Procedure in admiralty jurisdiction differs in few respects from procedure in actions at law, but the differences that do exist are significant.940 Suits in admiralty traditionally took the form of a proceeding in rem against the vessel, and, with exceptions to be noted, such proceedings in rem are confined exclusively to federal admiralty courts, because the grant of exclusive jurisdiction to the federal courts by the Judiciary Act of 1789 has been interpreted as referring to the traditional admiralty action, the in rem action, which was unknown to the common law.941 The savings clause in that Act under which a state court may entertain actions by suitors seeking a common-law remedy preserves to the state tribunals the right to hear actions at law where a common-law remedy or a new remedy analogous to a common-law remedy exists.942 Concurrent jurisdiction thus exists for the adjudication of in personam maritime causes of action against the owner of the vessel, and a plaintiff may ordinarily choose whether to bring his action in a state court or a federal court.
Forfeiture to the crown for violation of the laws of the sovereign was in English law an exception to the rule that admiralty has exclusive jurisdiction over in rem maritime actions and was thus considered a common-law remedy. Although the Supreme Court sometimes has used language that would confine all proceedings in rem to admiralty courts,943 such actions in state courts have been sustained in cases of forfeiture arising out of violations of state law.944
Perhaps the most significant admiralty court difference in procedure from civil courts is the absence of a jury trial in admiralty actions, with the admiralty judge trying issues of fact as well as of law.
945 Indeed, the absence of a jury in admiralty proceedings appears to have been one of the principal reasons why the English government vested a broad admiralty jurisdiction in the colonial vice-admiralty courts, since they provided a forum where the English authorities could enforce the Navigation Laws without “the obstinate resistance of American juries.”946
- Gilmore & Black, supra at 30–33. There are no longer separate rules of procedure governing admiralty, unification of civil admiralty procedures being achieved in 1966. 7 A J. Moore’s Federal Practice §§ .01 et seq (New York: 1971).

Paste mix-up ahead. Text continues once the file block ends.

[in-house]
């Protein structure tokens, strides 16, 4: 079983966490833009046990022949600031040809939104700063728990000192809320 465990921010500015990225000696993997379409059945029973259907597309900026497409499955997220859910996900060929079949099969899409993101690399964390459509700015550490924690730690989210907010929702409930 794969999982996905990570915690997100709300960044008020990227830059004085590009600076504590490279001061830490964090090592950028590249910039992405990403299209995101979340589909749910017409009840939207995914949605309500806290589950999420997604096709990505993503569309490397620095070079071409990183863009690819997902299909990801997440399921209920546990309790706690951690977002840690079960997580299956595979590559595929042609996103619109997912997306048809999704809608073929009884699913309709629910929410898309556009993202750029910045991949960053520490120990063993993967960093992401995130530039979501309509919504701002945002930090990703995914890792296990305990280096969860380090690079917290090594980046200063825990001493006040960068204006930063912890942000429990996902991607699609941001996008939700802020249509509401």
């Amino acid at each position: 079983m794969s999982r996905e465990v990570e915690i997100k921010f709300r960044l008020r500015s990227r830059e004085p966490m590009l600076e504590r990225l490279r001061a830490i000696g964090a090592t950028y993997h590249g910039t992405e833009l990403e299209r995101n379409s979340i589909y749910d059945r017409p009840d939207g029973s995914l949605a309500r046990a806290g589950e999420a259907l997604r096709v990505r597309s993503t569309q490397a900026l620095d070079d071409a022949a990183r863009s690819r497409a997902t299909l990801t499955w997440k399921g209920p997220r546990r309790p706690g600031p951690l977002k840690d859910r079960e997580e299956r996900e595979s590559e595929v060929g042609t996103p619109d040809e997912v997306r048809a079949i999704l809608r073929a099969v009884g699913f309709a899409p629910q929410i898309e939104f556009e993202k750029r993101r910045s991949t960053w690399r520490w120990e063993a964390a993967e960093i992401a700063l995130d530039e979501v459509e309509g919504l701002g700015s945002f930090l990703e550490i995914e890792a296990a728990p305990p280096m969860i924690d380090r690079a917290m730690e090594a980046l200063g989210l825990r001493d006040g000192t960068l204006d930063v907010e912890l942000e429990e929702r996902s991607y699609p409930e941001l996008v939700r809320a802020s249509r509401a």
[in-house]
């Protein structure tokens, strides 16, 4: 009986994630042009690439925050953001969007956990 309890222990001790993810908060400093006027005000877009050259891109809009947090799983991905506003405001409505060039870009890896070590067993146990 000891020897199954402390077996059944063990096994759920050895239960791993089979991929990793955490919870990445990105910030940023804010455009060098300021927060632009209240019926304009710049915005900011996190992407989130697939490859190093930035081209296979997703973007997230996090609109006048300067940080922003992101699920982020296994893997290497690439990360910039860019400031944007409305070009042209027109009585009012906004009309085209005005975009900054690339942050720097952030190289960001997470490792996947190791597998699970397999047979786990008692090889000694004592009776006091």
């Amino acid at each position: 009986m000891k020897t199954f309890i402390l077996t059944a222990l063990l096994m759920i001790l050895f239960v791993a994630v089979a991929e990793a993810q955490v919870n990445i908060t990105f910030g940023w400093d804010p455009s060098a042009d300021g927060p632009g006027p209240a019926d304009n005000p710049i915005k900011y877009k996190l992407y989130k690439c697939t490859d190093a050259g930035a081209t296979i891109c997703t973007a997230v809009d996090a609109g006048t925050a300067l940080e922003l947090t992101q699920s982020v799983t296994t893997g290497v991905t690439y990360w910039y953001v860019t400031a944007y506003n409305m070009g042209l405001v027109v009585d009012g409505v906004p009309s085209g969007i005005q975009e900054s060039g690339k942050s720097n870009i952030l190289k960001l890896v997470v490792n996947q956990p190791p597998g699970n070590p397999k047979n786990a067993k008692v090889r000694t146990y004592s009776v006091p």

- The Moses Taylor, 71 U.S. (4 Wall.) 411 (1866); The Hine v. Trevor, 71 U.S. (4 Wall.) 555 (1867). But see Taylor v. Carryl, 61 U.S. (20 How.) 583 (1858). In Madruga v. Superior Court, 346 U.S. 556 (1954), the jurisdiction of a state court over a partition suit at the instance of the majority shipowners was upheld on the ground that the cause of action affected only the interest of the defendant minority shipowners and therefore was in personam. Justice Frankfurter’s dissent argued: “If this is not an action against the thing, in the sense which that has meaning in the law, then the concepts of a res and an in rem proceeding have an esoteric meaning that I do not understand.” Id. at 564.
- After conferring “exclusive” jurisdiction in admiralty and maritime cases on the federal courts, § 9 of the Judiciary Act of 1789, 1 Stat. 77, added “saving to suitors, in all cases the right of a common law remedy, where the common law is competent to give it. . . .” Fixing the concurrent federal-state line has frequently been a source of conflict within the Court. Southern Pacific Co. v. Jensen, 244 U.S. 205 (1917).
- The Moses Taylor, 71 U.S. (4 Wall.) 411, 431 (1867).
- C. J. Henry Co. v. Moore, 318 U.S. 133 (1943).
- The Vengeance, 3 U.S. (3 Dall.) 297 (1796); The Schooner Sally, 6 U.S. (2 Cr.) 406 (1805); The Schooner Betsy, 8 U.S. (4 Cr.) 443 (1808); The Whelan, 11 U.S. (7 Cr.) 112 (1812); The Samuel, 14 U.S. (1 Wheat.) 9 (1816). If diversity of citizenship and the requisite jurisdictional amounts are present, a suitor may sue on the “law side” of the federal court and obtain a jury. Romero v. International Terminal Operating Co., 358 U.S. 354, 362–363 (1959). Jones Act claims, 41 Stat. 1007 (1920), 46 U.S.C. § 688, may be brought on the “law side” with a jury, Panama R.R. Co. v. Johnson, 264 U.S. 375 (1924), and other admiralty claims joined with a Jones Act claim may be submitted to a jury. Romero, supra; Fitzgerald v. United States Lines Co., 374 U.S. 16 (1963). There is no constitutional barrier to congressional provision of jury trials in admiralty. Genessee Chief v. Fitzhugh, 53 U.S. (12 How.) 443 (1851); Fitzgerald v. United States Lines Co., 374 U.S. 16, 20 (1963).
- C. J. Henry Co. v. Moore, 318 U.S. 133, 141 (1943).